In 1932, he started his own band, Carl Robison's Pioneers (later renamed The Buckaroos), and continued touring and recording through the 1930s and 1940s. It was during this period that Robison made some of the earliest tours of a country musician in the British Isles, appearing there in 1932, 1936, and 1938. 


                              

According to Billboard, his 1942 recording of the standard "Turkey in the Straw" was that year's top selling country recording.[citation needed] In the late 1940s and early 1950s he appeared on the Grand Ole Opry. His most famous recording was 1948's "Life Gets Tee-Jus Don't It", a worldwide hit for MGM Records.

Although he played country music for most of his career, he is also remembered for writing the lyrics for "Barnacle Bill the Sailor" with music composed by Frank Luther. Also, in 1956, he recorded the novelty rock & roll song "Rockin' and Rollin' With Grandmaw."

Robison was married twice. His first marriage was to Rebecca. They had a son C. "Donald." Don was raised by his Grandmother due to the untimely death of his mother, who died from TB in her 
early 20s. Eventually, both father and son settled in Pleasant Valley, NY. Don followed his father to this area, as he had moved close to New York City for easy access to better his career. Don carried on his father's legacy, strictly as a non-professional music lover. He lived well into his 90s with his loving wife, Jean. This magical couple was married over 75 years.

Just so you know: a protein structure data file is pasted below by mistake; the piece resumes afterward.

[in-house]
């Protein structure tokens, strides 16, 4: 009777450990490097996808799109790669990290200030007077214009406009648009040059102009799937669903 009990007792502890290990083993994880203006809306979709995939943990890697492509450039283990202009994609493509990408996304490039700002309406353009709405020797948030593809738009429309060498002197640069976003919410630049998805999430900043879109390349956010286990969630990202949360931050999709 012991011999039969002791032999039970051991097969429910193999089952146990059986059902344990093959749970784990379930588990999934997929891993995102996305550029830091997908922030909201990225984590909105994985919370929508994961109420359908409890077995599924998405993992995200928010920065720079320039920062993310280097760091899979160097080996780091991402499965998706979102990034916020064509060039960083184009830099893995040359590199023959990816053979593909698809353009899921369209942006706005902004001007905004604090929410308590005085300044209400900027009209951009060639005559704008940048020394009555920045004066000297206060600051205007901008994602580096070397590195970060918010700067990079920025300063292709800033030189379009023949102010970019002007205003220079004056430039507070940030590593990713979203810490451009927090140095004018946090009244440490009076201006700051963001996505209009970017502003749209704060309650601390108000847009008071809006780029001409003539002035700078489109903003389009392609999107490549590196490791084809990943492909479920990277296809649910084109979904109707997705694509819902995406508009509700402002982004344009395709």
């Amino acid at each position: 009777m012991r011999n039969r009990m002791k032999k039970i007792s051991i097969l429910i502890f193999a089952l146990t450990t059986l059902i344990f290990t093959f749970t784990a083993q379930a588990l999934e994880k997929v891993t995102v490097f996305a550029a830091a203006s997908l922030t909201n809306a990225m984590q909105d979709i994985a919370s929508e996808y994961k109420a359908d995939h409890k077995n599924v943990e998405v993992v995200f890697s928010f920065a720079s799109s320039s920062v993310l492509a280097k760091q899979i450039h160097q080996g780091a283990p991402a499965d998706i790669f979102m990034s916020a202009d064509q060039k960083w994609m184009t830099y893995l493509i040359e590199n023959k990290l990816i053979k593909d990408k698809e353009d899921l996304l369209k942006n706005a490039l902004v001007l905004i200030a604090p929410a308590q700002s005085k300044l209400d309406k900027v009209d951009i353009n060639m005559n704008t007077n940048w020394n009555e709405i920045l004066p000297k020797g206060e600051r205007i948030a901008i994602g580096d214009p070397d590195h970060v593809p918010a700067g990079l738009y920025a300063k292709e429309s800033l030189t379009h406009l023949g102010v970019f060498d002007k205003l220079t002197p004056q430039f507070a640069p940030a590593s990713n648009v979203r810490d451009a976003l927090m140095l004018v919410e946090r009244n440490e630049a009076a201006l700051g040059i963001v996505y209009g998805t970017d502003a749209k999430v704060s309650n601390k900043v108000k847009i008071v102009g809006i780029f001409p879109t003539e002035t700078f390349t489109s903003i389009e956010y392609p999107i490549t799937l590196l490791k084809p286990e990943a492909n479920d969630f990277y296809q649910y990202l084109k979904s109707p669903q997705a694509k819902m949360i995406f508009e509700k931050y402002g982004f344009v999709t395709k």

Robison died in 1957 in Poughkeepsie, New York at the age of 66. (Info mainly Wikipedia)

2 comments:

boppinbob said...

For “Carson Robison - Blue River Train & Other Cowboy and Country Songs” go here:

https://www90.zippyshare.com/v/FbTJfFwz/file.html

1. I WAS BORN IN OLD WYOMING
2. JUST BREAK THE NEWS TO MOTHER
3. LIFE GETS TEE-JUS DON’T IT
4. NAW I DON’T WANNA BE RICH
5. PLAIN TALK
6. NOBODY’S DARLING BUT MINE
7. THE WEST AIN’T WHAT IT USED TO BE
8. RAMBLIN’ COWBOY
9. NINETY NINE YEARS
10. THE RUNAWAY TRAIN
11. DARLING NELLIE GRAY
12. HOME ON THE RANGE
13. COWBOY YODELLING SONG
14. THE OLD GREY MARE IS BACK WHERE SHE USED TO BE
15. THE PRISON FIRE
16. AIN’T YER COMING OUT TONIGHT?
17. OPEN UP DEM PEARLY GATES
18. WIND IN THE MOUNTAINS
19. WAY OUT WEST IN KANSAS
20. STRAWBERRY ROAN
21. ROCKIN’ & ROLLIN’ WITH GRANDMAW
22. IN THE CUMBERLAND MOUNTAINS
23. WHEN THE BLOOM IS ON THE SAGE
24. DON’T LET MY SPURS GET RUSTY WHILE I’M GONE
25. MORE ‘N MORE TEE-JUS, AINT IT?
26. BLUE RIVER TRAIN


Carson Robison, known in some circles as "The Granddaddy of the Hillbillies," has mysteriously missed the recognition that has come the way of his contemporaries. Including many of his best known songs: "I Was Born In old Wyoming", "The Runaway Train", "The West Ain’t What It Used To Be" and "Blue River Train". Plus his world wide hit "Life Gets Tee-Jus" Also available here is the hard to find Rock & Roll hit "Rockin’ And Rollin’ With Grandma".

Here are many fine and rare tracks covering the wide range of the repertoire of one of the most versatile singer songwriters in Country music history. (Jasmine notes)

Mike Anderson said...

Thanks for this Bob, hard to find anything by some of these great classic cowboy artists. :)